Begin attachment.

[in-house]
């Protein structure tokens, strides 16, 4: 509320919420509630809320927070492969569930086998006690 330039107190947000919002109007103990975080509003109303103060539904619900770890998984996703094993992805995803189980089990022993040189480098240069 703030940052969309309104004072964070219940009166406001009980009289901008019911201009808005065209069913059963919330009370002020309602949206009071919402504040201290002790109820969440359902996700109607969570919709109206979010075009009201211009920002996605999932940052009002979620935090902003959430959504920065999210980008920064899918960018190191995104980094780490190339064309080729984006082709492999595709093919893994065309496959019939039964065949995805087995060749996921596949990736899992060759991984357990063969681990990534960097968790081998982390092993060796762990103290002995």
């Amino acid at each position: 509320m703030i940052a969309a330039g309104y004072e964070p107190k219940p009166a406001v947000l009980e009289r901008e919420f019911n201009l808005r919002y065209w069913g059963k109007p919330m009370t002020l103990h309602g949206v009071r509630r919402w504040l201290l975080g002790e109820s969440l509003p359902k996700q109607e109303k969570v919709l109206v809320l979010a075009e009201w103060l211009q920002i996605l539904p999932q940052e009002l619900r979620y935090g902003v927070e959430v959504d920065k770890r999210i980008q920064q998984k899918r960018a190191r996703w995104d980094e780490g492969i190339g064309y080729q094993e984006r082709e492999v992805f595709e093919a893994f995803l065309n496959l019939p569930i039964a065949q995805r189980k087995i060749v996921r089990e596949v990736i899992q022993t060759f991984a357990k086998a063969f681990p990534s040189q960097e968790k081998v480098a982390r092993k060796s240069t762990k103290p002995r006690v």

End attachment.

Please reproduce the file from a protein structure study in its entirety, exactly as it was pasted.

[in-house]
């Protein structure tokens, strides 16, 4: 509320919420509630809320927070492969569930086998006690 330039107190947000919002109007103990975080509003109303103060539904619900770890998984996703094993992805995803189980089990022993040189480098240069 703030940052969309309104004072964070219940009166406001009980009289901008019911201009808005065209069913059963919330009370002020309602949206009071919402504040201290002790109820969440359902996700109607969570919709109206979010075009009201211009920002996605999932940052009002979620935090902003959430959504920065999210980008920064899918960018190191995104980094780490190339064309080729984006082709492999595709093919893994065309496959019939039964065949995805087995060749996921596949990736899992060759991984357990063969681990990534960097968790081998982390092993060796762990103290002995």
């Amino acid at each position: 509320m703030i940052a969309a330039g309104y004072e964070p107190k219940p009166a406001v947000l009980e009289r901008e919420f019911n201009l808005r919002y065209w069913g059963k109007p919330m009370t002020l103990h309602g949206v009071r509630r919402w504040l201290l975080g002790e109820s969440l509003p359902k996700q109607e109303k969570v919709l109206v809320l979010a075009e009201w103060l211009q920002i996605l539904p999932q940052e009002l619900r979620y935090g902003v927070e959430v959504d920065k770890r999210i980008q920064q998984k899918r960018a190191r996703w995104d980094e780490g492969i190339g064309y080729q094993e984006r082709e492999v992805f595709e093919a893994f995803l065309n496959l019939p569930i039964a065949q995805r189980k087995i060749v996921r089990e596949v990736i899992q022993t060759f991984a357990k086998a063969f681990p990534s040189q960097e968790k081998v480098a982390r092993k060796s240069t762990k103290p002995r006690v």